/*
      Output :-
        Rank = 1; Length = 10
        Rank = 1; Length = 20
        Rank = 1; Length = 30
        Rank = 1; Length = 40
        Rank = 1; Length = 50
    */
  }
};

Using a typedef to simplify jagged array usage

 Collapse
typedef array<array<int>^> JaggedInt32Array;
typedef array<array<String^>^> JaggedStringArray;

ref class R
{
public:
    void Test()
    {
        JaggedInt32Array^ intarr = gcnew JaggedInt32Array(10);
        JaggedStringArray^ strarr = gcnew JaggedStringArray(15);        
    }
};

Directly initialize an array

The new syntax allows painless direct initialization of arrays.

 Collapse
ref class R1
{
public:
  void Test()
  {
    //Single dimensional arrays

    array<String^>^ arr1 = gcnew array<String^> {"Nish", "Colin"};
    array<String^>^ arr2 = {"Nish", "Smitha"};
    
    //Multi dimensional arrays

    array<Object^,2> ^ multiobarr = {{"Nish", 100}, {"Jambo", 200}};
  }
};

Arrays as function arguments

 Collapse
ref class R
{
public:
  void ShowStringArray(array<String^>^ strarr)
  {
    for(int i=0; i<strarr->Length; i++)
      Console::WriteLine(strarr[i]);
  }
  void Show2DInt32Array(array<int,2>^ arr)
  {    
    for(int i=0; i<arr->GetLength(0); i++)
    {
      Console::WriteLine("{0} times 2 is {1}",arr[i,0],arr[i,1]);
    }
  }
};

void _tmain()
{
  R^ r = gcnew R();
  r->ShowStringArray(gcnew array<String^> {"hello", "world"});
  array<int,2>^ arr = { {1,2}, {2,4}, {3,6}, {4,8} };
  r->Show2DInt32Array(arr);
}

//Output :-


/*
  hello
  world
  1 times 2 is 2
  2 times 2 is 4
  3 times 2 is 6
  4 times 2 is 8
*/

Returning arrays from functions

 Collapse
ref class R
{
public:
    array<String^>^ GetNames(int count)
    {
        array<String^>^ arr = gcnew array<String^>(count);
        for(int i=0; i<count; i++)
        {
            arr[i] = String::Concat("Mr. ",(i+1).ToString());
        }
        return arr;
    }

    void ShowNames(array<String^>^ arr)
    {
        for(int i=0; i<arr->Length; i++)
            Console::WriteLine(arr[i]);
    }
};

void _tmain()
{
    R^ r = gcnew R();
    array<String^>^ arr = r->GetNames(7);
    r->ShowNames(arr);
}

Array covariance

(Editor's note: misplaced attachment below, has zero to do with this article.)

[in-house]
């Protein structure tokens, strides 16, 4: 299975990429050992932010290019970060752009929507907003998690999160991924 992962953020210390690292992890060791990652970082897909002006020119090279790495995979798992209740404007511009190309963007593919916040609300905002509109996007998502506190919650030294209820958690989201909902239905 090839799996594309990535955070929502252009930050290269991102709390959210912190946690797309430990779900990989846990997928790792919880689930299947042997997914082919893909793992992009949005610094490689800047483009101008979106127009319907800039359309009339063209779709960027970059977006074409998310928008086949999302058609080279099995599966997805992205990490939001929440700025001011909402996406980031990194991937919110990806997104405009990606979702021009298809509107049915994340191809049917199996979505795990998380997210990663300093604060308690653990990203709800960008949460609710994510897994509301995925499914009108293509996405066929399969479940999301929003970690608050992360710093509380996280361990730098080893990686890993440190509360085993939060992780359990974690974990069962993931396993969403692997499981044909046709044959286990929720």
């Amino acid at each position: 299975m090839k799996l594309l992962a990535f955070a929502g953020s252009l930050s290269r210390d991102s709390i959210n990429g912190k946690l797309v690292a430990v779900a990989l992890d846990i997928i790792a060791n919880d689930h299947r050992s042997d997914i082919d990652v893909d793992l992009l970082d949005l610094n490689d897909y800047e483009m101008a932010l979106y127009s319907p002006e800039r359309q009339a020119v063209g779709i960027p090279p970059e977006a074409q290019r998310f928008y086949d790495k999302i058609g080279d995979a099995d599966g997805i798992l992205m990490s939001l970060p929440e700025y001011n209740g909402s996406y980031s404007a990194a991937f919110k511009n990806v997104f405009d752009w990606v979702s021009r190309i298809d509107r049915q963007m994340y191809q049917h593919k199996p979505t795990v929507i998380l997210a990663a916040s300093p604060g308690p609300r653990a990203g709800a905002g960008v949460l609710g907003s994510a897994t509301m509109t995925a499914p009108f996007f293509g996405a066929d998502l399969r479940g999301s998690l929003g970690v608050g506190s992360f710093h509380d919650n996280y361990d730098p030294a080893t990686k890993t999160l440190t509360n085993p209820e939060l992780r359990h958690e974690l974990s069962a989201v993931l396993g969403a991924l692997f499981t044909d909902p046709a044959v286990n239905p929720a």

You can assign an array of type R to an array of type B, where B is a direct or indirect parent of R, and R is a ref class.

 Collapse
ref class R1
{
    //...

};

ref class R2 : R1
{
    //...

};

void _tmain()
{
    array<R1^>^ arr1 = gcnew array<R1^>(4);
    array<R2^>^ arr2 = gcnew array<R2^>(4);    
    
    array<R1^>^ arr3 = arr2;    
    array<R1^>^ arr4 = gcnew array<R2^>(4);    
}

Parameter arrays

C++/CLI has support for parameter arrays. There can only be one such parameter array per function and it also needs to be the last parameter.

 Collapse
ref class R
{
public:
    void Test(String^ s, [ParamArray] array<int>^ arr )    
    {
        Console::Write(s);
        for(int i=0; i<arr->Length; i++)
            Console::Write(" {0}",arr[i]);
        Console::WriteLine();
    }
};

void _tmain()
{
    R^ r = gcnew R();
    r->Test("Nish");
    r->Test("Nish",1);
    r->Test("Nish",1,15);
    r->Test("Nish",1,25,100);
}

Right now the only supported syntax uses the ParamArray attribute, but the eventual syntax will also support the simpler style shown below :-

  • void Test(String^ s, ... array<int>^ arr )

Calling System::Array methods

Since every C++/CLI array is implicitly a System::Array object, we can use System::Arraymethods on CLI arrays.

 Collapse
ref class R
{
public:
  bool CheckName(array<String^>^ strarr, String^ str)
  {
    Array::Sort(strarr);
    return Array::BinarySearch(strarr,str) < 0 ? false : true;
  }
};

void _tmain()
{
  R^ r = gcnew R();
  array<String^>^ strarr = {"Nish","Smitha",
    "Colin","Jambo","Kannan","David","Roger"};  
  Console::WriteLine("Nish is {0}",r->CheckName(strarr,"Nish") ? 
    gcnew String("Present") : gcnew String("Absent"));
  Console::WriteLine("John is {0}",r->CheckName(strarr,"John") ? 
    gcnew String("Present") : gcnew String("Absent"));
}

I've used System::Sort and System::BinarySearch in the above example.

Here's another snippet that clearly demonstrates the implicit conversion to System::Array.

 Collapse
ref class R
{
public:
    void ShowRank(Array^ a)
    {
        Console::WriteLine("Rank is {0}",a->Rank);
    }
};

void _tmain()
{
    R^ r = gcnew R();    
    r->ShowRank( gcnew array<int>(10) );
    r->ShowRank( gcnew array<String^,2>(10,2) );
    r->ShowRank( gcnew array<double,3>(10,3,2) );    
    r->ShowRank( gcnew array<int> {1,2,3} );
    r->ShowRank( gcnew array<int,2> {{1,2}, {2,3}, {3,4}} );
}

Arrays of non-CLI objects

You can declare C++/CLI arrays where the array type is of a non-CLI object. The only inhibition is that the type needs to be a pointer type. Consider the following native C++ class :-

 Collapse
#define Show(x) Console::WriteLine(x)

class N
{
public: